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NBA reportedly won’t open practice facilities before May 8

The NBA is suspending its plans to re-open select practice facilities by at least a week.

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Lakers All Access Practice Photo by Andrew D. Bernstein/NBAE via Getty Images

Last week, Adrian Wojnarowski of ESPN reported that, beginning May 1, some teams would be permitted to re-open their practice facilities for individual workouts. The news came shortly after Georgia Governor Brian Kemp announced that gyms and other businesses that had been deemed non-essential in Georgia were going to re-open within the week, so, in theory, the Atlanta Hawks would be able to practice at their local gym and — if granted permission by the league — their team practice facility.

While there’s been no indication that the state plans to go back on its plans to re-open this week, the NBA no longer plans to make select team facilities available on May 1, according to a report by Shams Charania of The Athletic.

Even if the date wasn’t pushed back, the Hawks reportedly planned on keeping the doors to their practice facility closed for a little while longer:

Ultimately, that doesn’t change much for the Los Angeles Lakers, who are in a state with some of the country’s strictest stay-at-home orders. In California, the stay-at-home order won’t be lifted until at least May 15.

What will temporarily hurt the Lakers, though, is the NBA’s decision to prohibit players from working out at facilities outside of their respective teams’ facility:

Does that mean players with full-sized courts in their houses won’t be able to use them anymore? That’s doubtful. The people this applies to are the players that have recently been granted access to a private facility like Danny Green. According to Green, LeBron James and Anthony Davis were trying to make sure everyone had a similar gym they could go to.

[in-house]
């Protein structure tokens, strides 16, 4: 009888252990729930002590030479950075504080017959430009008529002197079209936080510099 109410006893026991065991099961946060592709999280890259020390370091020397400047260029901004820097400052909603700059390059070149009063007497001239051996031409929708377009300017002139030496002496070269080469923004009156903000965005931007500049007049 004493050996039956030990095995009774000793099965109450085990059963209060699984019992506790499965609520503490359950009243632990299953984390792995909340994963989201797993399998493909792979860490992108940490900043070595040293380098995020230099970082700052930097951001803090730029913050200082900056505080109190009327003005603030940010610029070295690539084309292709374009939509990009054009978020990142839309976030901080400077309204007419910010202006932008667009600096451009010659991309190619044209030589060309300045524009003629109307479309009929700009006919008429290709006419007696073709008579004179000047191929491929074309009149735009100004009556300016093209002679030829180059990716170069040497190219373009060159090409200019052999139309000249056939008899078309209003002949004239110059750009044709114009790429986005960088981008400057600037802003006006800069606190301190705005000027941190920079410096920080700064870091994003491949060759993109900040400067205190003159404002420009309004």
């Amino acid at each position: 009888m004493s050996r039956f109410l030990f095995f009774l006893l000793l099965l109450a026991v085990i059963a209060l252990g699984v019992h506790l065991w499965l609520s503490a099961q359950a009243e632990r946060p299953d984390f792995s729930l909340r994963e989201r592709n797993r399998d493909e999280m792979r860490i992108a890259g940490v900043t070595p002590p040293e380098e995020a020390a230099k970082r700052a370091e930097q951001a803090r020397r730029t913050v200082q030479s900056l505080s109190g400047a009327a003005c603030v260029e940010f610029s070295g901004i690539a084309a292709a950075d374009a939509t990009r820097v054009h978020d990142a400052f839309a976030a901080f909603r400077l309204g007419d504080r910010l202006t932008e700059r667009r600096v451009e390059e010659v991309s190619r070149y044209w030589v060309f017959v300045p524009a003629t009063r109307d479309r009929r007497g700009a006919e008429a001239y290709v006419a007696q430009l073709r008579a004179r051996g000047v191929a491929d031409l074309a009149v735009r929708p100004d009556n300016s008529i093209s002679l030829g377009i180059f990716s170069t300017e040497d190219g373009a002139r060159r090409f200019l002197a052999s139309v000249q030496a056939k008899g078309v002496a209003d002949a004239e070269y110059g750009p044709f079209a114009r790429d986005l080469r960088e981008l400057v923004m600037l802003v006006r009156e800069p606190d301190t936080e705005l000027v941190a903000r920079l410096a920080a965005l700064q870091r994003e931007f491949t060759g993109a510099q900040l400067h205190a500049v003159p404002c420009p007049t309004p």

Additionally, the NBA planned on accommodating players in more restrictive states, according to Wojnarowski’s report from Saturday:

In markets in which more restrictive governance of stay-at-home orders remain in place, the NBA is telling teams the league will work with franchises to help find alternative arrangements for their players, sources said.

Now, Green will have to go back to square one, which, from what we know, involved him laying in his bed and shooting a ball at the ceiling. No, seriously.

There’s no doubt that teams are itching to get back onto the court — especially teams like the Lakers that are expected to contend for the title this season — but the more cautious the league is about its plans to return, the sooner it will be able to resume play. In other words, if the NBA wants to reach the light at the end of the tunnel, it can’t take its foot off the gas just yet.

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